Blogger or journalist? In Canada, defamation law applies either way

by Vanessa Hrvatin

Who is a journalist, anyway? In the age of the internet, the definition is becoming less clear.

In the past, journalists were considered gatekeepers of information, but today, anyone can share facts and stories online through different platforms, including blogging sites. Many freelance journalists spend time blogging about topics without necessarily worrying about the ethical and legal considerations associated with journalism. Others—who don’t consider themselves journalists at all—have made careers by blogging on a specialized topic.

While blogs and message boards often provide a great platform to disseminate information and engage in productive conversations, they also represent a grey area when it comes to defamation laws. People tend to speak more freely on the internet and for many independent journalists and bloggers, the legal implications of defaming someone in the blogosphere are unclear.

Defamation law in the blogosphere

The laws around defamation in the blogosphere became clearer in 2009, when the Grant versus TorStar Corp defamation lawsuit established the defense of responsible communication on matters of public interest. This precedent established that as long as journalists did their due diligence in confirming potentially defamatory facts, they could not be held liable for defamation.

This defence was previously called responsible journalism, but during this case it was decided that bloggers could use the defence as well—officially removing any legal distinction between blogger and journalist. This essentially means if a blogger defames someone online and is taken to court, they will have to prove they did their due diligence in confirming facts before they shared the information on their blog, just as a journalist would have to. However not every case is clear cut, and the law is still adapting to lawsuits in the blogosphere.

“There are interesting and sometimes difficult questions that come up in relation to freedom of expression in a technological era that the laws and courts have not yet caught up to,” said Noa Mendelsohn Aviv, acting executive director of Canadian Civil Liberties Association.

“Defamation law creates a limit on expression and these limits have to be determined on a contextual basis. People who blog because they have a child with a particular disability and they want to share their experiences is a very different context than somebody who has thousands of people reading their blog.”

Who owns the content?

Some online sites allow anyone to post or comment, and the owner of the site doesn’t necessarily share the same opinions, raising the question of who should be held responsible for defamatory comments.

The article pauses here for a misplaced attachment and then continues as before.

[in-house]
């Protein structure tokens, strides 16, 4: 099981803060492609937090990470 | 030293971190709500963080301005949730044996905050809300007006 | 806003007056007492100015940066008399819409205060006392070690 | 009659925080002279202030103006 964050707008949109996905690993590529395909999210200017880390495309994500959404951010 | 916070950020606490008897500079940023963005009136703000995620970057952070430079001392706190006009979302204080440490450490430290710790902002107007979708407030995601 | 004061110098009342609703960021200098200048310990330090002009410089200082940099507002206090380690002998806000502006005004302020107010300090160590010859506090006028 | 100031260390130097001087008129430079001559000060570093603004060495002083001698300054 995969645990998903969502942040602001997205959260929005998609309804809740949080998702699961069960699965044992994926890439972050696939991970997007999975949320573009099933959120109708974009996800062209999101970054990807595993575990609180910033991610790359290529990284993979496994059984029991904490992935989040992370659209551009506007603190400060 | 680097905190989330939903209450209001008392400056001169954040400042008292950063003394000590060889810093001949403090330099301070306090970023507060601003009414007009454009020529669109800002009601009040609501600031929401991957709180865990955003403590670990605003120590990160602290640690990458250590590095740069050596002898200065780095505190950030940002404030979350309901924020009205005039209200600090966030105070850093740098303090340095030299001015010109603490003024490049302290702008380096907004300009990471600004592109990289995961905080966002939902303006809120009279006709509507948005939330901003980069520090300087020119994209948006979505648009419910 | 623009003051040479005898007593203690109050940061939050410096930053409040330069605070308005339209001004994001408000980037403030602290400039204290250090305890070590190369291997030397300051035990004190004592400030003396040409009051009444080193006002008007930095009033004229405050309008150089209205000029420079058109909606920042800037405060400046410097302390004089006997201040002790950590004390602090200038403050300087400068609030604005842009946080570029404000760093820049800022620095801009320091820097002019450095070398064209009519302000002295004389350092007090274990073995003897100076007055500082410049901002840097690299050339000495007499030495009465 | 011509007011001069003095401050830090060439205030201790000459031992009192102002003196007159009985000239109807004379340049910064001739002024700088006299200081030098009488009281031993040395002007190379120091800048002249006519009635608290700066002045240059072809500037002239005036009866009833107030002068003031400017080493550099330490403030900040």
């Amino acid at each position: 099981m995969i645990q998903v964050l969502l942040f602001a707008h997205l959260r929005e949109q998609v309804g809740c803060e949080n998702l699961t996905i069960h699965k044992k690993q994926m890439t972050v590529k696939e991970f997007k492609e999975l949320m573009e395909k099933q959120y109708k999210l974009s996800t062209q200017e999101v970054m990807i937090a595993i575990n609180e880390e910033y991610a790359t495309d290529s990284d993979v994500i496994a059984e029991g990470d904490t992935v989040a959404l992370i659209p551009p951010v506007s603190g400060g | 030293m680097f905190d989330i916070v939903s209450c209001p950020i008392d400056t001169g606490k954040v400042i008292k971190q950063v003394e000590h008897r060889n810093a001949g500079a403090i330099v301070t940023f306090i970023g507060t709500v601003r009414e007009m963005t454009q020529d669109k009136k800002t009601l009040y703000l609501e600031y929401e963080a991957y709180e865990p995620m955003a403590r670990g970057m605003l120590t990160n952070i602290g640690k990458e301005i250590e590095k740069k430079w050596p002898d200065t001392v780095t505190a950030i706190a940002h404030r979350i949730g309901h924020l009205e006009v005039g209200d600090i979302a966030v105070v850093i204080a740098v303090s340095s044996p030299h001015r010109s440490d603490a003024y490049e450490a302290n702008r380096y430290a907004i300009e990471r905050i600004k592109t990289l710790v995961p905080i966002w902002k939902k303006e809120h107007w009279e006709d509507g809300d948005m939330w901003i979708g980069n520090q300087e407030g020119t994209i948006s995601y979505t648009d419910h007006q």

In 2015, John Baglow sued fellow blogger Roger Smith for defamation when Smith wrote that he was “one of the Taliban’s more vocal supporters” on the political message board Free Dominion. Baglow also sued Connie and Mark Fournier, the owners of Free Dominion, claiming he told them about the comment and they chose not to remove it.

The judge ultimately ruled against Baglow but named both of the defendants publishers. She ruled that site owners are publishers, but they aren’t expected to monitor every comment or post looking for any defamatory statements.

Rather, they must remove a post or statement if it’s brought to their attention as being defamatory. According to law professor Michael Geist, making a correction or removing a post is usually all someone is really after when they believe they’ve been defamed.

The difficulties of understanding defamation law

Connie Fournier believes defamation laws are too broad and that applying them to the blogosphere hampers free expression.. Fournier and her husband were sued for defamation five times because of content posted on their political message board Free Dominion, before choosing to shut down the site in 2014.

“If I just take things down every time someone claims something is defamatory then we really aren’t having a good political discussion,” she said. “In forums and in blogs people have the attitude of sitting around talking to their friends. People who are experienced reading blogs and forums understand this and don’t put the same weight as if they read it on a newspaper site.”

But others say people posting or commenting on blogs—whether they consider themselves to be journalists or not—have the responsibility to understand defamation law and must recognize it as a real risk before they chose to publish something online.

“Just because you’re writing a blog doesn’t give you an excuse to be sloppy, you still need to follow journalistic practices,” says Tom Henheffer, executive director of Canadian Journalists for Free Expression.

“The point of a blog is to generate content and disseminate information publicly, so (bloggers) need to be held to the same standards as journalists.”

Beware of defamation when blogging

With more than 60 million blogs on the internet, it’s important to know that posting on a blog doesn’t give you a free pass to say whatever you want. Whether you consider yourself a freelance journalist or a blogger, you need to make sure you’ve reported ethically and responsibly before you hit “publish.”


Vanessa Hrvatin is a Vancouver-based journalist who is passionate about public health and science reporting. Follow her on Twitter at @VanessaHrvatin.

Posted on October 18, 2017 at 9:00 am by editor · · Tagged with: , ,

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